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Comparison of annotation terms between automated and curated E. coli K12 databases

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Background

Genome sequencing and annotation may provide ways to understand genomes. Annotation of genome results in identification of genes in terms of precise start and end sites and description of cellular components, molecular functions and biological process. Increase in the wealth of the genomic data has led to the necessity of identification of information encoded within the genome which in turn resulted in the development of automated annotation techniques that assigns functions to newly sequenced genes based on similarity to previously annotated genes. This approach has a few problems, for example if there was a mistake or error in previously annotated genomes it will result in whole family of misannotated genes. Annotation usually fails to meet the "golden standard" of the curated databases as the level of details in automated annotation systems is reduced, classifying proteins into more broader categories. To overcome this problem; ontology terms were used in automated databases as a means of understanding and recognizing types of proteins to the level of curated databases.

In this project we tried to compare the results of predictive automated bacterial annotation programs to a curated annotation databases such as EcoCyc. EcoCyc is a conservative multidimensional annotation system that is validated by over 15,000 publications. Automated annotation systems, such as BASys can be used as first pass annotation tools that try to add as many annotations as possible by drawing upon over 30 sources. Gene Ontology is described by a defined library of terms related to the biological process, cellular components and molecular functions of a gene in an organism. Because of the limited and common terms in the ontology annotations, we compared ontology's between the BASys and EcoCyc databases. Additional, non-ontology terms and metadata were generated in BASys. Methods were developed to compare these additional terms to the EcoCyc database and it was found that approximately 17% of the BASys predicted ontology's matched the EcoCyc database.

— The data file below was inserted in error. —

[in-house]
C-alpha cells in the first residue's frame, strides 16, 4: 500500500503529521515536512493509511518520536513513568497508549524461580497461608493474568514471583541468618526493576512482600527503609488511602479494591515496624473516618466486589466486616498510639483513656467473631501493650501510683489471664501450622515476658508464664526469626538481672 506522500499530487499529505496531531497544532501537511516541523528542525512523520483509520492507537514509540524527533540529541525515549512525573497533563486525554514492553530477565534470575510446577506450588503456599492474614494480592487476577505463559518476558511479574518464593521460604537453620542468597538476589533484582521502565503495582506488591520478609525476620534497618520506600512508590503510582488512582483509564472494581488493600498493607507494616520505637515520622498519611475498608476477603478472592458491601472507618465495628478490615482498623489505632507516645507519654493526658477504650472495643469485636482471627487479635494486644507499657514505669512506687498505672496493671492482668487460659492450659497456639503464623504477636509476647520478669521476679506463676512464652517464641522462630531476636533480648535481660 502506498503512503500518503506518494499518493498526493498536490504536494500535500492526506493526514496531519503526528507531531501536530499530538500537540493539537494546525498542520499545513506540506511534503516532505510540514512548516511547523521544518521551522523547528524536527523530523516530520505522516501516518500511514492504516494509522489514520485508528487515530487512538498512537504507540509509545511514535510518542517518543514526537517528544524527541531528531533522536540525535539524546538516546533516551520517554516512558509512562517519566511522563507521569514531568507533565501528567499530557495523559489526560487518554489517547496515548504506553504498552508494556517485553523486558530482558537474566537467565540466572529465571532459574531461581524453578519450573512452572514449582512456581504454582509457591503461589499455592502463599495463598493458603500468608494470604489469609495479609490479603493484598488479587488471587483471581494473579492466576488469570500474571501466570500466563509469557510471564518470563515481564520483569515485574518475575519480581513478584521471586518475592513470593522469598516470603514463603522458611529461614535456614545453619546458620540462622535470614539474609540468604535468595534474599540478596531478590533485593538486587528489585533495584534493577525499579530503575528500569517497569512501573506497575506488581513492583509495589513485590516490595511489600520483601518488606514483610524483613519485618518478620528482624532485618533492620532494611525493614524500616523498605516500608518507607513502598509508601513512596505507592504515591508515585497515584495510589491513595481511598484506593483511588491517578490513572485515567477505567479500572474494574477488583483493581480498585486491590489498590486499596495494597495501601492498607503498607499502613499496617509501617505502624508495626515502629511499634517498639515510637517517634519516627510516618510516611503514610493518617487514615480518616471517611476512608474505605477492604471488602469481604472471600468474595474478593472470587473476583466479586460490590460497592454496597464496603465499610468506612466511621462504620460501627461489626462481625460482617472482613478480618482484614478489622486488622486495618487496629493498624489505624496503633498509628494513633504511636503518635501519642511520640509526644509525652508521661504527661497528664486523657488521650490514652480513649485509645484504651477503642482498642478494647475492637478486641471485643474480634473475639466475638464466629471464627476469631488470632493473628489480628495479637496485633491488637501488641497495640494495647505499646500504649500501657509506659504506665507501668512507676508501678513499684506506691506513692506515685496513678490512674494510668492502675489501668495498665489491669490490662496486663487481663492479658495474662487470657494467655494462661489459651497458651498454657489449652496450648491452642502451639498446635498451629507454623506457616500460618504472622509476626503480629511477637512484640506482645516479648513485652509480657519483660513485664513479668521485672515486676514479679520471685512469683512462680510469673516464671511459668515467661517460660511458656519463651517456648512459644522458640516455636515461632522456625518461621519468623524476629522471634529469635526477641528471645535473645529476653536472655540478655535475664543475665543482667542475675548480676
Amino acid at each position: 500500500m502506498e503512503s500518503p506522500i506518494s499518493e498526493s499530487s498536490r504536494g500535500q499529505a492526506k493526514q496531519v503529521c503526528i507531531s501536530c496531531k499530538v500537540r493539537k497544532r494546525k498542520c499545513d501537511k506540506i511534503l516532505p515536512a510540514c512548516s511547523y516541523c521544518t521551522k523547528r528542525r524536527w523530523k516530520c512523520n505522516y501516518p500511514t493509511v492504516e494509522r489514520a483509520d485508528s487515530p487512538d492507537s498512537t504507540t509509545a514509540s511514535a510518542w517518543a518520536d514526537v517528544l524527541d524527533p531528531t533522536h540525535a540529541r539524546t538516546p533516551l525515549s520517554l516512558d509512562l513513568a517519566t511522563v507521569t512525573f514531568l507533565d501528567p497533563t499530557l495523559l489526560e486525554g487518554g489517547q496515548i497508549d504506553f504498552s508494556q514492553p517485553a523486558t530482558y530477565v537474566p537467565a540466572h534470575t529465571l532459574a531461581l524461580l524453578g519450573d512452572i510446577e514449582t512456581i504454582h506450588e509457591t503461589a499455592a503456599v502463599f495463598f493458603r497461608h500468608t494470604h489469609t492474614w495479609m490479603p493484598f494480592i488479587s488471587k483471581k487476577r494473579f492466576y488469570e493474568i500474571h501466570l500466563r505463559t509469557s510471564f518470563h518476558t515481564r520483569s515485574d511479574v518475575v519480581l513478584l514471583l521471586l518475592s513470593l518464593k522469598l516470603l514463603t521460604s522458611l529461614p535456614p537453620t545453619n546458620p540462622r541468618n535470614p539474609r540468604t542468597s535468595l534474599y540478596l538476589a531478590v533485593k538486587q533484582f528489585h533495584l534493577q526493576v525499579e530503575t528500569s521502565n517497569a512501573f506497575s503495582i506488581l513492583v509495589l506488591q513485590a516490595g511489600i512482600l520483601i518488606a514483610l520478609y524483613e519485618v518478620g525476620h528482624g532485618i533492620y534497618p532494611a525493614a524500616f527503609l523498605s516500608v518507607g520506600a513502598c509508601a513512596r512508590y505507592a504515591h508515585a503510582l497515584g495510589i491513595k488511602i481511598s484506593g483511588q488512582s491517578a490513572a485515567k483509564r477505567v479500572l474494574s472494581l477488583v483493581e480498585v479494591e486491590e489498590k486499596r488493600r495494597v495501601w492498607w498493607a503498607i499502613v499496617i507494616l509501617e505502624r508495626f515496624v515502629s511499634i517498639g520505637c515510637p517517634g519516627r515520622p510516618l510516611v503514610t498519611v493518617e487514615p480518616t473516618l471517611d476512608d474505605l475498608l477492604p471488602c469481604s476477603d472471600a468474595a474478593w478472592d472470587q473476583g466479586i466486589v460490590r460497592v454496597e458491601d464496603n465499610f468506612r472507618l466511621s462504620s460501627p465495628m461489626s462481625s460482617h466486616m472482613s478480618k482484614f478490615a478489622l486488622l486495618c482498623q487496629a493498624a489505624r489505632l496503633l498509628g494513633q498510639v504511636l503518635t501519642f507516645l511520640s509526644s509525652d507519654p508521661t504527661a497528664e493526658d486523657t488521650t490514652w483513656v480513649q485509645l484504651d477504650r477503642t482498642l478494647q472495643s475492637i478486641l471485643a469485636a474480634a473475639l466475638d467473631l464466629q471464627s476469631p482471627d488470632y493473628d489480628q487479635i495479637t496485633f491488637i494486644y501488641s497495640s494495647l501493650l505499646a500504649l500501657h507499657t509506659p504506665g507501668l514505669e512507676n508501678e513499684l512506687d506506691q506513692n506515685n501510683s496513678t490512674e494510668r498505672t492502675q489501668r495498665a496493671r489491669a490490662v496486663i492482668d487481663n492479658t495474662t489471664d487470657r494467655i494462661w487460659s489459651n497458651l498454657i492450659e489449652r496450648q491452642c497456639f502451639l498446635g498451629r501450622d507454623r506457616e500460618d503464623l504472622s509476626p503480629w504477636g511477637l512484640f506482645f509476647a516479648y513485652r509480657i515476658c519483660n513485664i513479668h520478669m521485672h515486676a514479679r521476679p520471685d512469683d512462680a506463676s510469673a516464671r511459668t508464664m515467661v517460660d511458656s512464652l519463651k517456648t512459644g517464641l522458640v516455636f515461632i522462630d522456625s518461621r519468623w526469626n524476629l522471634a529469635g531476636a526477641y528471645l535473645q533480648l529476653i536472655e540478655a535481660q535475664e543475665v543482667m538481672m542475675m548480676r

Materials and methods

Gene Ontology database [5] was used to convert each of the annotation terms into corresponding GO numbers as shown in Figure 1 using annotation term-2-GO files. BASys and EcoCyc were the databases used for comparison (3 and 4).

Figure 1
figure1

Flow chart for processing of annotation terms. EcoCyc was used as the standard for the comparison of annotation terms in the form of Gene Id's and GO numbers. In order to convert BASys terms from different datasets (row: 3, lanes: 2–9) into gene ID's and GO numbers (row 5: lanes 2–9); conversion files (row: 4; lanes 2–9) from gene ontology site were used. Each of the BASys Gene Id's and numbers (row 5: lanes 2–9); were compared to EcoCyc Gene Id's and GO number (row 3: lane-1).

Each of the annotation terms from the respective databases were converted into common GO numbers by using the respective conversion files from the Gene Ontology site http://www.geneontology.org/.

Results and conclusion

Our results showed that of the appoximately 4200 genes in E. coli, 1594 of them have been validated by EcoCyc based on Ontology numbers. EcoCyc is a conservative annotation system that requires strict validation before entering annotation terms into its database. On the other hand BASys was found to be more liberal in assigning annotations to 2511 genes based on ontologies, because it was designed to annotate each gene as fully as possible. Total GO numbers based shown in Table 1 was found to be 21,708. Table 1 shows that about 17% (4% true positives and 13% true negatives) of BASys ontology assignments were validated with EcoCyc. About 70% of them were false positives and 13% of them were false negatives. The high false positive rate might be due to incomplete literature validation of EcoCyc database.

Table 1 Summary of matches and mismatches between databases

References

  1. 1.

    Karp PD, Keseler IM, Shearer A, Latendresse M, Krummenacker M, Paley SM, Paulsen I, Collado-Vides J, Gama-Castro S, Peralta-Gil M, et al.: Multidimensional annotation of the Escherichia coli K-12 genome. Nucleic Acids Res 2007, 35(22):7577–7590. 10.1093/nar/gkm740

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    Van Domselaar GH, Stothard P, Shrivastava S, Cruz JA, Guo A, Dong X, Lu P, Szafron D, Greiner R, Wishart DS: BASys: a web server for automated bacterial genome annotation. Nucleic Acids Res 2005, (33 Web Server):W455-W459. 10.1093/nar/gki593

  3. 3.

    ECOCYC[http://www.ecocyc.org/]

  4. 4.

    BASys Bacterial Annotation System[http://wishart.biology.ualberta.ca/basys/cgi/gallery.pl]

  5. 5.

    Gene Ontology[http://www.geneontology.org/]

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Acknowledgements

Bioinformatics and Information Science Center, Western Kentucky University.

Author information

Correspondence to ReddySailaja Marpuri.

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Open Access This article is published under license to BioMed Central Ltd. This is an Open Access article is distributed under the terms of the Creative Commons Attribution 2.0 International License (https://creativecommons.org/licenses/by/2.0), which permits unrestricted use, distribution, and reproduction in any medium, provided the original work is properly cited.

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Marpuri, R., Rinehart, C.A. Comparison of annotation terms between automated and curated E. coli K12 databases. BMC Bioinformatics 10, A10 (2009). https://doi.org/10.1186/1471-2105-10-S7-A10

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Keywords

  • Gene Ontology
  • True Negative
  • Annotation System
  • Annotation Term
  • Gene Ontology Database